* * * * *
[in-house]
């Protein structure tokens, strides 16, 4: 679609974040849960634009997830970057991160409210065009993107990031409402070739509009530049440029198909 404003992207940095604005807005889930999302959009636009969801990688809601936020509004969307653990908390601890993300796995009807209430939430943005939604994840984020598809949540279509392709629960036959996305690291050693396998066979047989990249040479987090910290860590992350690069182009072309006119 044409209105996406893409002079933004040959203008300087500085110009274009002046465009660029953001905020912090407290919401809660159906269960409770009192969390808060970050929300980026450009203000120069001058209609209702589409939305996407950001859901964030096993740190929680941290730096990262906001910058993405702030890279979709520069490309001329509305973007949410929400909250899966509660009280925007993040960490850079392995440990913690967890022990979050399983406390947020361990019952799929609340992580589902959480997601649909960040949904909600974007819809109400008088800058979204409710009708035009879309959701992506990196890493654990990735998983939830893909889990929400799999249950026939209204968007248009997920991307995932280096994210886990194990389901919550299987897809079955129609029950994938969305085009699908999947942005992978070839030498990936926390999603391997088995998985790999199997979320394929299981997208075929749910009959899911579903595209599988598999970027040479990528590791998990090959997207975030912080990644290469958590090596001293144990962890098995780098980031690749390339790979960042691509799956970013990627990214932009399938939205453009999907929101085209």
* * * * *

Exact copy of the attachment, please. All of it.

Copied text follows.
[in-house]
């Protein structure tokens, strides 16, 4: 679609974040849960634009997830970057991160409210065009993107990031409402070739509009530049440029198909 404003992207940095604005807005889930999302959009636009969801990688809601936020509004969307653990908390601890993300796995009807209430939430943005939604994840984020598809949540279509392709629960036959996305690291050693396998066979047989990249040479987090910290860590992350690069182009072309006119 044409209105996406893409002079933004040959203008300087500085110009274009002046465009660029953001905020912090407290919401809660159906269960409770009192969390808060970050929300980026450009203000120069001058209609209702589409939305996407950001859901964030096993740190929680941290730096990262906001910058993405702030890279979709520069490309001329509305973007949410929400909250899966509660009280925007993040960490850079392995440990913690967890022990979050399983406390947020361990019952799929609340992580589902959480997601649909960040949904909600974007819809109400008088800058979204409710009708035009879309959701992506990196890493654990990735998983939830893909889990929400799999249950026939209204968007248009997920991307995932280096994210886990194990389901919550299987897809079955129609029950994938969305085009699908999947942005992978070839030498990936926390999603391997088995998985790999199997979320394929299981997208075929749910009959899911579903595209599988598999970027040479990528590791998990090959997207975030912080990644290469958590090596001293144990962890098995780098980031690749390339790979960042691509799956970013990627990214932009399938939205453009999907929101085209």